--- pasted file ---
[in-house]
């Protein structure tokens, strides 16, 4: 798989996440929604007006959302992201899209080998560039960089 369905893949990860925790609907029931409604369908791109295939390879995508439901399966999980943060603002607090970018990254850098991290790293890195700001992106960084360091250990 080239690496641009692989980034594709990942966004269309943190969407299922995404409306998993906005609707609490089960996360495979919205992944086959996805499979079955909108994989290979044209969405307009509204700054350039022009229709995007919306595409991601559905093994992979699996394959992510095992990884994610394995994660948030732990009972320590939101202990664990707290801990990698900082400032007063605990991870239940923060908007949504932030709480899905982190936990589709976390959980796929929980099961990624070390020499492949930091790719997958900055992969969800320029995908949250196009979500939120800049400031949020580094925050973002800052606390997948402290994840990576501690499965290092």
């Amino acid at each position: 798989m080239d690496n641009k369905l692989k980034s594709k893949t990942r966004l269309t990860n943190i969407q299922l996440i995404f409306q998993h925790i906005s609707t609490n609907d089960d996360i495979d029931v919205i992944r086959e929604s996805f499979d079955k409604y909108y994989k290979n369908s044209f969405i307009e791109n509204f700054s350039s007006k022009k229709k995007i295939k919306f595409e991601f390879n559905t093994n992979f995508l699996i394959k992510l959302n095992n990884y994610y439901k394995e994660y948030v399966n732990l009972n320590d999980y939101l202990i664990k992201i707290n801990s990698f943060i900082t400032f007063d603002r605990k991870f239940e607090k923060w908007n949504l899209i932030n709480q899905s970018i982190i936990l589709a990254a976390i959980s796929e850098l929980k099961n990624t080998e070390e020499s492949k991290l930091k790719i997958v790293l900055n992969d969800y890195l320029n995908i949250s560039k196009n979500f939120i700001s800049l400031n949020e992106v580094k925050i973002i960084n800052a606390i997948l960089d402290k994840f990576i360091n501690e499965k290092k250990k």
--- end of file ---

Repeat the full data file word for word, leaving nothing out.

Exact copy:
[in-house]
């Protein structure tokens, strides 16, 4: 798989996440929604007006959302992201899209080998560039960089 369905893949990860925790609907029931409604369908791109295939390879995508439901399966999980943060603002607090970018990254850098991290790293890195700001992106960084360091250990 080239690496641009692989980034594709990942966004269309943190969407299922995404409306998993906005609707609490089960996360495979919205992944086959996805499979079955909108994989290979044209969405307009509204700054350039022009229709995007919306595409991601559905093994992979699996394959992510095992990884994610394995994660948030732990009972320590939101202990664990707290801990990698900082400032007063605990991870239940923060908007949504932030709480899905982190936990589709976390959980796929929980099961990624070390020499492949930091790719997958900055992969969800320029995908949250196009979500939120800049400031949020580094925050973002800052606390997948402290994840990576501690499965290092």
């Amino acid at each position: 798989m080239d690496n641009k369905l692989k980034s594709k893949t990942r966004l269309t990860n943190i969407q299922l996440i995404f409306q998993h925790i906005s609707t609490n609907d089960d996360i495979d029931v919205i992944r086959e929604s996805f499979d079955k409604y909108y994989k290979n369908s044209f969405i307009e791109n509204f700054s350039s007006k022009k229709k995007i295939k919306f595409e991601f390879n559905t093994n992979f995508l699996i394959k992510l959302n095992n990884y994610y439901k394995e994660y948030v399966n732990l009972n320590d999980y939101l202990i664990k992201i707290n801990s990698f943060i900082t400032f007063d603002r605990k991870f239940e607090k923060w908007n949504l899209i932030n709480q899905s970018i982190i936990l589709a990254a976390i959980s796929e850098l929980k099961n990624t080998e070390e020499s492949k991290l930091k790719i997958v790293l900055n992969d969800y890195l320029n995908i949250s560039k196009n979500f939120i700001s800049l400031n949020e992106v580094k925050i973002i960084n800052a606390i997948l960089d402290k994840f990576i360091n501690e499965k290092k250990k």